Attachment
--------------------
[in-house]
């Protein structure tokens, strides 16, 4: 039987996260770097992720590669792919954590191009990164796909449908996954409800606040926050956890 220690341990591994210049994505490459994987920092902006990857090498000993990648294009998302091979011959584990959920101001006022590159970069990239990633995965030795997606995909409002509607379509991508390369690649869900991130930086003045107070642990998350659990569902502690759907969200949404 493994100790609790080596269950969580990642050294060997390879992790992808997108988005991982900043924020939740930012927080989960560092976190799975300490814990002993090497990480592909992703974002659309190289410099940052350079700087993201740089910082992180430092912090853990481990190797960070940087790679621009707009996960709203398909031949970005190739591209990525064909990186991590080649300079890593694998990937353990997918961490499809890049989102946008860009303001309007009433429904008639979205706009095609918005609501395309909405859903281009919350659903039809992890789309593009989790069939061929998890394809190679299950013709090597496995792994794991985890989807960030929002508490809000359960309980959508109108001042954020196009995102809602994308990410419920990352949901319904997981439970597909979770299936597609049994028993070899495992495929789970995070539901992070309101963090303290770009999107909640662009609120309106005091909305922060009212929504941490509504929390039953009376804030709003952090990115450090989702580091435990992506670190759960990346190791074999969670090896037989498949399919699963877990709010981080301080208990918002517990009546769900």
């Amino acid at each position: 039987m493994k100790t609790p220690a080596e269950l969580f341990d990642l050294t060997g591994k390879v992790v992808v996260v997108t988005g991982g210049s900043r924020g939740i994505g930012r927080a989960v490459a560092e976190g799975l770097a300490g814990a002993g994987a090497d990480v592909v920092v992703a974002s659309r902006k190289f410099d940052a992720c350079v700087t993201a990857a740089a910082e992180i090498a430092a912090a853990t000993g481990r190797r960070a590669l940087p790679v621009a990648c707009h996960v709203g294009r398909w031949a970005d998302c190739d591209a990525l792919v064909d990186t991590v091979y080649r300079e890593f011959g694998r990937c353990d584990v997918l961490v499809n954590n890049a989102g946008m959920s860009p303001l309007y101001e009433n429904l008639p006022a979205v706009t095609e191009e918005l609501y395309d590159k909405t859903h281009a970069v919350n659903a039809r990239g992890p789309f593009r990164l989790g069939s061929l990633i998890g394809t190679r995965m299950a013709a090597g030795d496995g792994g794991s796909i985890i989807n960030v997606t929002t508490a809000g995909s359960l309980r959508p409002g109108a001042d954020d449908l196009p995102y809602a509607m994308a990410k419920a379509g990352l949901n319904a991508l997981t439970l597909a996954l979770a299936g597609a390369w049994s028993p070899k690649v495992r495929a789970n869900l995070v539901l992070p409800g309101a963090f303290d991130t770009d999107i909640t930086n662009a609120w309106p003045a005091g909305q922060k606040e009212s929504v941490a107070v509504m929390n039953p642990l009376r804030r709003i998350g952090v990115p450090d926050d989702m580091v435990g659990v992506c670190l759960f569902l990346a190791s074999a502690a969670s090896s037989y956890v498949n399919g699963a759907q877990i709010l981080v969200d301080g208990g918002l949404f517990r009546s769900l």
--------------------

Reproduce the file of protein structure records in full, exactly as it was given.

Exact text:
[in-house]
């Protein structure tokens, strides 16, 4: 039987996260770097992720590669792919954590191009990164796909449908996954409800606040926050956890 220690341990591994210049994505490459994987920092902006990857090498000993990648294009998302091979011959584990959920101001006022590159970069990239990633995965030795997606995909409002509607379509991508390369690649869900991130930086003045107070642990998350659990569902502690759907969200949404 493994100790609790080596269950969580990642050294060997390879992790992808997108988005991982900043924020939740930012927080989960560092976190799975300490814990002993090497990480592909992703974002659309190289410099940052350079700087993201740089910082992180430092912090853990481990190797960070940087790679621009707009996960709203398909031949970005190739591209990525064909990186991590080649300079890593694998990937353990997918961490499809890049989102946008860009303001309007009433429904008639979205706009095609918005609501395309909405859903281009919350659903039809992890789309593009989790069939061929998890394809190679299950013709090597496995792994794991985890989807960030929002508490809000359960309980959508109108001042954020196009995102809602994308990410419920990352949901319904997981439970597909979770299936597609049994028993070899495992495929789970995070539901992070309101963090303290770009999107909640662009609120309106005091909305922060009212929504941490509504929390039953009376804030709003952090990115450090989702580091435990992506670190759960990346190791074999969670090896037989498949399919699963877990709010981080301080208990918002517990009546769900």
């Amino acid at each position: 039987m493994k100790t609790p220690a080596e269950l969580f341990d990642l050294t060997g591994k390879v992790v992808v996260v997108t988005g991982g210049s900043r924020g939740i994505g930012r927080a989960v490459a560092e976190g799975l770097a300490g814990a002993g994987a090497d990480v592909v920092v992703a974002s659309r902006k190289f410099d940052a992720c350079v700087t993201a990857a740089a910082e992180i090498a430092a912090a853990t000993g481990r190797r960070a590669l940087p790679v621009a990648c707009h996960v709203g294009r398909w031949a970005d998302c190739d591209a990525l792919v064909d990186t991590v091979y080649r300079e890593f011959g694998r990937c353990d584990v997918l961490v499809n954590n890049a989102g946008m959920s860009p303001l309007y101001e009433n429904l008639p006022a979205v706009t095609e191009e918005l609501y395309d590159k909405t859903h281009a970069v919350n659903a039809r990239g992890p789309f593009r990164l989790g069939s061929l990633i998890g394809t190679r995965m299950a013709a090597g030795d496995g792994g794991s796909i985890i989807n960030v997606t929002t508490a809000g995909s359960l309980r959508p409002g109108a001042d954020d449908l196009p995102y809602a509607m994308a990410k419920a379509g990352l949901n319904a991508l997981t439970l597909a996954l979770a299936g597609a390369w049994s028993p070899k690649v495992r495929a789970n869900l995070v539901l992070p409800g309101a963090f303290d991130t770009d999107i909640t930086n662009a609120w309106p003045a005091g909305q922060k606040e009212s929504v941490a107070v509504m929390n039953p642990l009376r804030r709003i998350g952090v990115p450090d926050d989702m580091v435990g659990v992506c670190l759960f569902l990346a190791s074999a502690a969670s090896s037989y956890v498949n399919g699963a759907q877990i709010l981080v969200d301080g208990g918002l949404f517990r009546s769900l």